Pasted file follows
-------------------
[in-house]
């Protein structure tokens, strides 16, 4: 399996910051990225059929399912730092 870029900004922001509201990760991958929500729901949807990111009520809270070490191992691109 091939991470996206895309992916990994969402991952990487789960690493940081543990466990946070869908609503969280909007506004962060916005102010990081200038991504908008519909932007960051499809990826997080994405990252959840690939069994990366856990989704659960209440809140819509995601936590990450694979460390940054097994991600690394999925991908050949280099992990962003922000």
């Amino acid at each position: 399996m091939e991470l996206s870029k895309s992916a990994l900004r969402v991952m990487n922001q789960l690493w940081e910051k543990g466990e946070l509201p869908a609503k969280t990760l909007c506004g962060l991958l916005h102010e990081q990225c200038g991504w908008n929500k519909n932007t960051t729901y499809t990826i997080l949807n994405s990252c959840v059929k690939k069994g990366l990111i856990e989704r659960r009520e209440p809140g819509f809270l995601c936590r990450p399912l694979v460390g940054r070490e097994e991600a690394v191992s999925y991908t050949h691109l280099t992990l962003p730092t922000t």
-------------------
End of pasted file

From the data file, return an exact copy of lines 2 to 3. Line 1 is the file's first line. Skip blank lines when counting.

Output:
């Protein structure tokens, strides 16, 4: 399996910051990225059929399912730092 870029900004922001509201990760991958929500729901949807990111009520809270070490191992691109 091939991470996206895309992916990994969402991952990487789960690493940081543990466990946070869908609503969280909007506004962060916005102010990081200038991504908008519909932007960051499809990826997080994405990252959840690939069994990366856990989704659960209440809140819509995601936590990450694979460390940054097994991600690394999925991908050949280099992990962003922000």
């Amino acid at each position: 399996m091939e991470l996206s870029k895309s992916a990994l900004r969402v991952m990487n922001q789960l690493w940081e910051k543990g466990e946070l509201p869908a609503k969280t990760l909007c506004g962060l991958l916005h102010e990081q990225c200038g991504w908008n929500k519909n932007t960051t729901y499809t990826i997080l949807n994405s990252c959840v059929k690939k069994g990366l990111i856990e989704r659960r009520e209440p809140g819509f809270l995601c936590r990450p399912l694979v460390g940054r070490e097994e991600a690394v191992s999925y991908t050949h691109l280099t992990l962003p730092t922000t």